Early in the summer of 2018 I was strolling through one of those antique/garage sale malls when I came across an old Coleman Quick-Lite lamp. I was completely unfamiliar with these old table lamps, and while I was hesitant to delve into another type of Gas Pressure Appliance (GPA), it seemed interesting and perhaps more attractive to have inside the house. This lamp didn’t have a glass lamp shade Continue reading →
Coleman backpacking lanterns. Being a backpacker and a little wary of packing anything I think I don’t need I’ve haven’t thought too much about these little appliances. I bought that Coleman 222A Peak 1 lantern a while back and it complemented my Peak 1 400A stove so I thought it was a nice addition. Some months later I spotted a similar design lantern by Coleman designated 229 locally and had my son pick it up for me. Then, I found another one and finally this 226 at a Continue reading →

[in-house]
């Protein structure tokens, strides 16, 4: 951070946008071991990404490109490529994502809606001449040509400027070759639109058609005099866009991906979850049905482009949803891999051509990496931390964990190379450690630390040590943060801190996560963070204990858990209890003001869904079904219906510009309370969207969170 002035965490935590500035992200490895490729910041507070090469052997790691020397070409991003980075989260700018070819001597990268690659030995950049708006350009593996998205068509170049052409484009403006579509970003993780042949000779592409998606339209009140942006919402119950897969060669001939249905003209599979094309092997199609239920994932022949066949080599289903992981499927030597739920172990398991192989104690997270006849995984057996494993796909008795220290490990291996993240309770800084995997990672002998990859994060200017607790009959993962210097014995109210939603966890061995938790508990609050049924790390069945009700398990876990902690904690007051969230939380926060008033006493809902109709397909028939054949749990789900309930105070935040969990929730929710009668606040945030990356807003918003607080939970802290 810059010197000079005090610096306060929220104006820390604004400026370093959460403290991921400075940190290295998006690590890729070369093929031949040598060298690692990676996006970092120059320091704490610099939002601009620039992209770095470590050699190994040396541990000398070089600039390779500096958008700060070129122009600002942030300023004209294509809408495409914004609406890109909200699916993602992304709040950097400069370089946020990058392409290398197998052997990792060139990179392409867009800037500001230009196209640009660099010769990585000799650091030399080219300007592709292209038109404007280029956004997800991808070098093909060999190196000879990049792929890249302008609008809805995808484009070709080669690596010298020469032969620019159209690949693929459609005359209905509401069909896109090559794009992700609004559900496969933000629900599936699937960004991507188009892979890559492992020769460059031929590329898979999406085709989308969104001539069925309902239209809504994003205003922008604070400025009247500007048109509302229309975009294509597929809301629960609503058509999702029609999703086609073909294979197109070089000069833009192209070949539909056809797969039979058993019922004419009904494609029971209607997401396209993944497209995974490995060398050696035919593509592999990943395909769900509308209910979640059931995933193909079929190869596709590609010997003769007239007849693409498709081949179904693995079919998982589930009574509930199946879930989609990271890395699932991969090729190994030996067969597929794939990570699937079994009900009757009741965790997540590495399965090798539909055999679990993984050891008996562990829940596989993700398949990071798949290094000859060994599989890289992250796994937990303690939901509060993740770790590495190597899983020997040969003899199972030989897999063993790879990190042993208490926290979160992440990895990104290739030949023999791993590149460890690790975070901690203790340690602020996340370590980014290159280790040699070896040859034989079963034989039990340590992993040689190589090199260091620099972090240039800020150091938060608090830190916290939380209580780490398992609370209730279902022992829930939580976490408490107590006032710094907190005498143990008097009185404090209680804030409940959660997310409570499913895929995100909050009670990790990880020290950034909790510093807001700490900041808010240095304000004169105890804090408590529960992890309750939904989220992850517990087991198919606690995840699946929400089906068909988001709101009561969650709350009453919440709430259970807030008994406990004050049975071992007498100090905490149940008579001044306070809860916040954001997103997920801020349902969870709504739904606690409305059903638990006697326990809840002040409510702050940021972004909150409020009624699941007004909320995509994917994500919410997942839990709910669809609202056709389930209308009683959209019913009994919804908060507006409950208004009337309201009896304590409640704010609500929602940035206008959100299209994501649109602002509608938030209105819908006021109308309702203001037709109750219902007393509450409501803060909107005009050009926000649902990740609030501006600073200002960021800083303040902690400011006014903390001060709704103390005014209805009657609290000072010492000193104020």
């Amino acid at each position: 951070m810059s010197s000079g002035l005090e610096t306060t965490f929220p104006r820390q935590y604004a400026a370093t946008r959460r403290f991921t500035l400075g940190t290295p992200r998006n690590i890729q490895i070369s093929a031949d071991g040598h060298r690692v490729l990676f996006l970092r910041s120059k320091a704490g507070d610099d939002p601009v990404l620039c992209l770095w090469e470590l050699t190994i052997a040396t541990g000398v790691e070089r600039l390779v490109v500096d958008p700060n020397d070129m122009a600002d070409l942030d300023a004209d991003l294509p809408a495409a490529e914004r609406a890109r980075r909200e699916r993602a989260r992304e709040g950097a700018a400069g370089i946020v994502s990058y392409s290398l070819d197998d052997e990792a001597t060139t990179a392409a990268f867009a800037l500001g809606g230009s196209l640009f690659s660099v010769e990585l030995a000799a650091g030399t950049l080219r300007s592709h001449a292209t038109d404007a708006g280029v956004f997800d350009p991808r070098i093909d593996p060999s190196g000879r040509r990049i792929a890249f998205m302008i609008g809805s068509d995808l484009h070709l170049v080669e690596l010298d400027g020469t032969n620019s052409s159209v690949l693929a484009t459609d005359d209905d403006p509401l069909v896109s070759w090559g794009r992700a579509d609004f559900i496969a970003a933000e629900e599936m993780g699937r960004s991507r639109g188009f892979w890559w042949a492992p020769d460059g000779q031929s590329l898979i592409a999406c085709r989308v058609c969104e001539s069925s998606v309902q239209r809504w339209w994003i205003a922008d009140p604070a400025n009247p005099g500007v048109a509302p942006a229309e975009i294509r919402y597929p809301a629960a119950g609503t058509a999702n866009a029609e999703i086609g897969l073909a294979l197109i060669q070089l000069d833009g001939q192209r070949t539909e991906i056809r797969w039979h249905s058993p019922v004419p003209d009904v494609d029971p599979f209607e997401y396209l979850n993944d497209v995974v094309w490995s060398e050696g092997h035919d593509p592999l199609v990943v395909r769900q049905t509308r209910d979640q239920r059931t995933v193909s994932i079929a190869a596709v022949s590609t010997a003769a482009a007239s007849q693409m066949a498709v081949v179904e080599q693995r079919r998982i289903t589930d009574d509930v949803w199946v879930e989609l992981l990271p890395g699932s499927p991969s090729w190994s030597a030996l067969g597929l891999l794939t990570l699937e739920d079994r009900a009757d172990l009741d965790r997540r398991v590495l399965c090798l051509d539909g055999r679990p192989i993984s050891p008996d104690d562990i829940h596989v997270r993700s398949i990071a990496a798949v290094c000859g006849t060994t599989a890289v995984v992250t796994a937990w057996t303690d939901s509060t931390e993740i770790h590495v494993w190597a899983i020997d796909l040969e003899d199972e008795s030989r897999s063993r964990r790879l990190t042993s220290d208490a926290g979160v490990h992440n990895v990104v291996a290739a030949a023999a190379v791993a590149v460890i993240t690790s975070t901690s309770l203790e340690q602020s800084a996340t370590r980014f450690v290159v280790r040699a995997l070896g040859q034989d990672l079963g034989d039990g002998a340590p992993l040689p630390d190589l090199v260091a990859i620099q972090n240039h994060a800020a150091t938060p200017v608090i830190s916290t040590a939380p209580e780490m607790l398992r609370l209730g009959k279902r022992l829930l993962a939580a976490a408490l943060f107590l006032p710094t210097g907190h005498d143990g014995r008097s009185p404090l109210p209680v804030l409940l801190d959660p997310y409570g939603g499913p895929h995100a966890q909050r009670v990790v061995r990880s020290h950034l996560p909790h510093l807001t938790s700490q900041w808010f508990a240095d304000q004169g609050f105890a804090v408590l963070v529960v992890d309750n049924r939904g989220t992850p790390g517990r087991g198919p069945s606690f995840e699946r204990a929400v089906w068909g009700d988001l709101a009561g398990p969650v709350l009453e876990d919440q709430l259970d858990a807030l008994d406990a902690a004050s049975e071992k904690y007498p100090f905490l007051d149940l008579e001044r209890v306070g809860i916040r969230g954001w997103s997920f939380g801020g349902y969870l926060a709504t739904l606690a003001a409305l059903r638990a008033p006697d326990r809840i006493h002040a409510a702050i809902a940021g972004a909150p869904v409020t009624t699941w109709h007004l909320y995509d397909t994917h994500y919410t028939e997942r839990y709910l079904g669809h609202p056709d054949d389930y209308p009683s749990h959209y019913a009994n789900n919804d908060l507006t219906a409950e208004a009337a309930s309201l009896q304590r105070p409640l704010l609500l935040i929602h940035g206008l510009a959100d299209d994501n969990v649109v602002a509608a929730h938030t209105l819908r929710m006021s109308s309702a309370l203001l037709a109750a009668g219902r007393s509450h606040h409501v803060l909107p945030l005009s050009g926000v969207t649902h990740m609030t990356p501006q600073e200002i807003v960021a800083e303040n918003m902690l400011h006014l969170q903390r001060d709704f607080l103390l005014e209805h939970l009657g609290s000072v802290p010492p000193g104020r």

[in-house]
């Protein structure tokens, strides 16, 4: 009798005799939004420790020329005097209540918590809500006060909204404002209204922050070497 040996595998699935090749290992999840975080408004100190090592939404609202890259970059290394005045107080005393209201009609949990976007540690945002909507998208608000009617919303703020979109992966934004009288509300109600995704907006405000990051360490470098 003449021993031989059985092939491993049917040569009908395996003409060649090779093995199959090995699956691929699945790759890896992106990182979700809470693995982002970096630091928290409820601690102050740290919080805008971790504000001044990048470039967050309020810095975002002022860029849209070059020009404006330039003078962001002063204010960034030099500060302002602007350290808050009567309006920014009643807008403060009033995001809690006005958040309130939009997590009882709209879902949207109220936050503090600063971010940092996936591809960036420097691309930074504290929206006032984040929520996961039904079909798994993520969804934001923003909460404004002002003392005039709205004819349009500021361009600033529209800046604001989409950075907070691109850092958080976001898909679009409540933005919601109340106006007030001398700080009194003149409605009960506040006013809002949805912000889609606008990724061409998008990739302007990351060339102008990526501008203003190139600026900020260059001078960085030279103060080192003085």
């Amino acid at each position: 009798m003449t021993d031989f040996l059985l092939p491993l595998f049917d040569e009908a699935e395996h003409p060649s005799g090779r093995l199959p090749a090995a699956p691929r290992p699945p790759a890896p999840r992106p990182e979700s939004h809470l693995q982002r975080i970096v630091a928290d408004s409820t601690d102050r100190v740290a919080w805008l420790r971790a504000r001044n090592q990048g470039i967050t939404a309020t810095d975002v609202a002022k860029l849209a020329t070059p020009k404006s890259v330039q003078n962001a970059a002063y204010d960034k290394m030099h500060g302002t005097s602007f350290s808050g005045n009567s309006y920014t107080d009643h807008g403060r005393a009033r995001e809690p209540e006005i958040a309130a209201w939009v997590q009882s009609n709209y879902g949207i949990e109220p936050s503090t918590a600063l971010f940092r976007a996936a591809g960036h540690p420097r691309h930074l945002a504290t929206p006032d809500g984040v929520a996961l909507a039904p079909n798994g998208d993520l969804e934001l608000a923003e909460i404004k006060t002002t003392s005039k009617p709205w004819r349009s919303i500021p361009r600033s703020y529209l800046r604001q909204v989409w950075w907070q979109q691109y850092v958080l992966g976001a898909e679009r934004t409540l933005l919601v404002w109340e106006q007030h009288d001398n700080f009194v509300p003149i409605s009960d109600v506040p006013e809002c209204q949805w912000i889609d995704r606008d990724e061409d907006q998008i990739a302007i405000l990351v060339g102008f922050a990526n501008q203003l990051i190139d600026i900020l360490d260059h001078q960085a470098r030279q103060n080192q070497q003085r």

Frustration . . . that’s the word which describes the M1942 and M1950 NRV (Non-Return-Valve), a.k.a. check valve (The Department of the Army Technical manual, TM10-708 calls it the air check valve). The problem is that the original rubber gaskets get old, dry out, and then fail to seal, allowing fuel to enter the pump tube. Some people say that this is one of the two primary causes for stove fires on these two stoves. The other is the pump-tube-to-tank gasket (TM10-708 calls it the filler cap gasket).
I’ve got a handful of the U.S. Army’s M-1950 stove. My father had one of these and an M-1942 MOD stove which he stored in the garage rafters when I was a kid. Sometimes I would climb up there and take them down and play with them (never lit them, though). The moving parts were interesting and thinking about them years later sparked a renewed interest in them and got me started on collecting Continue reading →